After eighteen months of treading water in the Middle East peace process, the Obama administration scored an important victory in re-launching direct negotiations between Israeli and Palestinian leaders this week in Washington, DC. However, that victory is likely to be short-lived unless the administration begins to address two other crucial components of this conflict: the internal Palestinian division and the regional dimension of the peace process.
Even as expectations for a breakthrough remain decidedly low, the stakes are as high as ever, particularly for Palestinian president Mahmoud Abbas and his Fateh party. While Abbas, as chairman of the Palestine Liberation Organization (PLO), clearly retains the legal authority to negotiate on behalf of his people, as a practical matter, his room to maneuver is severely impeded by the schism. In the absence of national unity and a solid domestic mandate, Abbas has been forced to seek “political cover” from external actors, first from the Arab League and then later from the Quartet (US, EU, UN and Russia), before agreeing to enter direct negotiations with Israel.
This internal division also limits Abbas’s flexibility inside the negotiations. Although Abbas has pledged to put any agreement to a popular referendum, the outcome of such a vote (to say nothing of the likelihood of its taking place in the first place) would be far from certain. It seems clear that any agreement that is negotiated exclusively by a Fateh-dominated PLO with no input or buy-in from Hamas—regardless of its content—is far more likely to be actively opposed by it, and thus likely defeated, than one that is more inclusive. Ironically, therefore, an “imperfect” agreement that has buy-in and input from all major Palestinian factions, including Hamas, is far more likely to pass such a referendum than a theoretically “perfect” agreement that does not.
This does not mean, as some have argued, that the United States should engage directly with Hamas—which would almost certainly deal a death blow to both Abbas and Fateh, and in any case is fraught with legal and political difficulties that extend beyond the exclusive decision-making capacity of the executive branch—but rather that it simply allow Palestinians to engage with each other. In short, the administration should seek to identify a formula that enables rather than impedes Palestinian national reconciliation, without compromising its own legal and political position.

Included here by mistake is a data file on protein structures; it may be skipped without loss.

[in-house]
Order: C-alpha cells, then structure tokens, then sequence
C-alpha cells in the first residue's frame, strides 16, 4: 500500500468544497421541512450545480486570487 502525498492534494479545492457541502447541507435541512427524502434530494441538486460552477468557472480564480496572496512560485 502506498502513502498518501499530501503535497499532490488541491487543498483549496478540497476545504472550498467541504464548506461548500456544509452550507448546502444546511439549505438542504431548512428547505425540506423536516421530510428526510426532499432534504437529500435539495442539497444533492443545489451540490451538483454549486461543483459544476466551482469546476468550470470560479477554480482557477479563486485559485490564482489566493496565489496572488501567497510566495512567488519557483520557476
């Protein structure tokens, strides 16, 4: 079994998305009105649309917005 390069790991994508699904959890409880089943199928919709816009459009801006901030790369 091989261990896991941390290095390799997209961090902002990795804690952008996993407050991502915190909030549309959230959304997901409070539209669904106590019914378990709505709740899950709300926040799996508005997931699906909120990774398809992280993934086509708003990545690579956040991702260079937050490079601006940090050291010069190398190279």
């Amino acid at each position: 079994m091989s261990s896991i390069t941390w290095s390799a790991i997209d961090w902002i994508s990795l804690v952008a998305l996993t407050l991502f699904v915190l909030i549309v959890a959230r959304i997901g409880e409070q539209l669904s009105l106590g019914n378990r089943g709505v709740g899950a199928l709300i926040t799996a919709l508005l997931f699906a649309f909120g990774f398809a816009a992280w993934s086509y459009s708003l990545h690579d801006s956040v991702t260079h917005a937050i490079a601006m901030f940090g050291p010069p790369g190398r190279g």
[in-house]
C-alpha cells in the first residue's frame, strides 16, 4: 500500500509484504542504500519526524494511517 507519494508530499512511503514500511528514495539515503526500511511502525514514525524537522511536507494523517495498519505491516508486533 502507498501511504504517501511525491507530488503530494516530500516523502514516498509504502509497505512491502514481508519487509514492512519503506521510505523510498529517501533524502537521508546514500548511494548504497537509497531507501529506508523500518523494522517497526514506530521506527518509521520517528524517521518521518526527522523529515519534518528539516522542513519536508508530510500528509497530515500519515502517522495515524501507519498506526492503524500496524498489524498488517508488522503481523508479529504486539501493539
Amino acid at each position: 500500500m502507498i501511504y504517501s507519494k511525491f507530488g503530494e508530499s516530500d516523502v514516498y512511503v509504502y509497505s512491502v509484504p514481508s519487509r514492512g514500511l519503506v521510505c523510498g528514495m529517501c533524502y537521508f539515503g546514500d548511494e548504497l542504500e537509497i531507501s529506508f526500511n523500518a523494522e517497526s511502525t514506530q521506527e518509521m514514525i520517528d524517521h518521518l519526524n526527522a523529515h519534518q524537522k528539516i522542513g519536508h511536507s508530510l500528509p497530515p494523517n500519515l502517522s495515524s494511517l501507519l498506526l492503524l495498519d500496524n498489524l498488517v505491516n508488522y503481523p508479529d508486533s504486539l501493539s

While some see risks in pursuing a formula that “legitimizes” Hamas, the risks of ignoring or isolating it—as though both Hamas and Gaza were somehow separate from the peace process—are far greater. This was demonstrated most dramatically by the recent flotilla disaster but is also evident in Hamas’s ability to engage in violence aimed at derailing the peace process.
Similarly, a genuine regional approach to the peace process could create new opportunities that enable progress on both the internal Palestinian and bilateral Israeli-Palestinian tracks. Although the region is for the moment relatively calm, recent clashes along the Israeli-Lebanese border and growing talk of an Israeli military strike on Iran serve as a reminder of the ever-present risk of war. Given Iran’s close ties with Syria, as well as its support for and influence over other key actors in the region such as Hizbollah and Hamas, it is not difficult to imagine how such a war could trigger a broader regional conflagration.
While the Israeli-Palestinian track remains the indisputable core of the Arab-Israeli conflict, the absence of any progress on the both the Syrian-Israeli and Lebanese-Israeli tracks in particular has denied both state and non-state actors of any real incentives to act in support of rather than against the process. A truly regional peace process on the other hand could dramatically alter the existing risk/incentive assessment of key actors—namely Syria, Hizbollah, Hamas and Iran—in a way that supports both Palestinian unity and an Israeli-Palestinian agreement.
In announcing the resumption of Israeli-Palestinian talks last week, Secretary Clinton reiterated the administration’s commitment “to advance the cause of comprehensive peace in the Middle East.” For the peace process to be truly comprehensive, however, it must also address the need for a unified Palestinian polity as well as allow for progress on the regional level. Such a “grand bargain” is admittedly an ambitious undertaking—requiring not only that all key actors get something but that each has a stake in the others getting something as well—and may in fact be too difficult to achieve. The alternative on the other hand, whereby the delicate process now underway between Israelis and Palestinians is perpetually vulnerable to the “veto” of one disgruntled regional actor or another, may prove even more costly still.
I think it's unusual for the chief of staff to go on a trip, particularly on a trip this long. The chief of staff is usually more of a chief operating officer in the White House itself, and normally when your principal—whether it's the president himself or the head of Cabinet agency—goes abroad, you have his deputy and those folks staying behind to help manage operations in his absence.